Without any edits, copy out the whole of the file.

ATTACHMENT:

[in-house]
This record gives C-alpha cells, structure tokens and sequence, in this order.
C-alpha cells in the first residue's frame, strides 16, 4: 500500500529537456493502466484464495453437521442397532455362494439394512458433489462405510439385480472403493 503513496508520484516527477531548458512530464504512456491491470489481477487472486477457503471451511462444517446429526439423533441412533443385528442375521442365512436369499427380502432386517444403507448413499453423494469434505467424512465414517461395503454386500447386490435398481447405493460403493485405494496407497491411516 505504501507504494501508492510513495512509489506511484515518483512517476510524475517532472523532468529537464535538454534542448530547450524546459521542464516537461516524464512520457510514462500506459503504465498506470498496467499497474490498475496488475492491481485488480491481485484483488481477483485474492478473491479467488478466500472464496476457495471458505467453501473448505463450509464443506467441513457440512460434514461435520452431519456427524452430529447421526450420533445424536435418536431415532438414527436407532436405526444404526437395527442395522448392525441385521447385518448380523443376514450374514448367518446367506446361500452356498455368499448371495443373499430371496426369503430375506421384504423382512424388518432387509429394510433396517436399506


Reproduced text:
[in-house]
This record gives C-alpha cells, structure tokens and sequence, in this order.
C-alpha cells in the first residue's frame, strides 16, 4: 500500500529537456493502466484464495453437521442397532455362494439394512458433489462405510439385480472403493 503513496508520484516527477531548458512530464504512456491491470489481477487472486477457503471451511462444517446429526439423533441412533443385528442375521442365512436369499427380502432386517444403507448413499453423494469434505467424512465414517461395503454386500447386490435398481447405493460403493485405494496407497491411516 505504501507504494501508492510513495512509489506511484515518483512517476510524475517532472523532468529537464535538454534542448530547450524546459521542464516537461516524464512520457510514462500506459503504465498506470498496467499497474490498475496488475492491481485488480491481485484483488481477483485474492478473491479467488478466500472464496476457495471458505467453501473448505463450509464443506467441513457440512460434514461435520452431519456427524452430529447421526450420533445424536435418536431415532438414527436407532436405526444404526437395527442395522448392525441385521447385518448380523443376514450374514448367518446367506446361500452356498455368499448371495443373499430371496426369503430375506421384504423382512424388518432387509429394510433396517436399506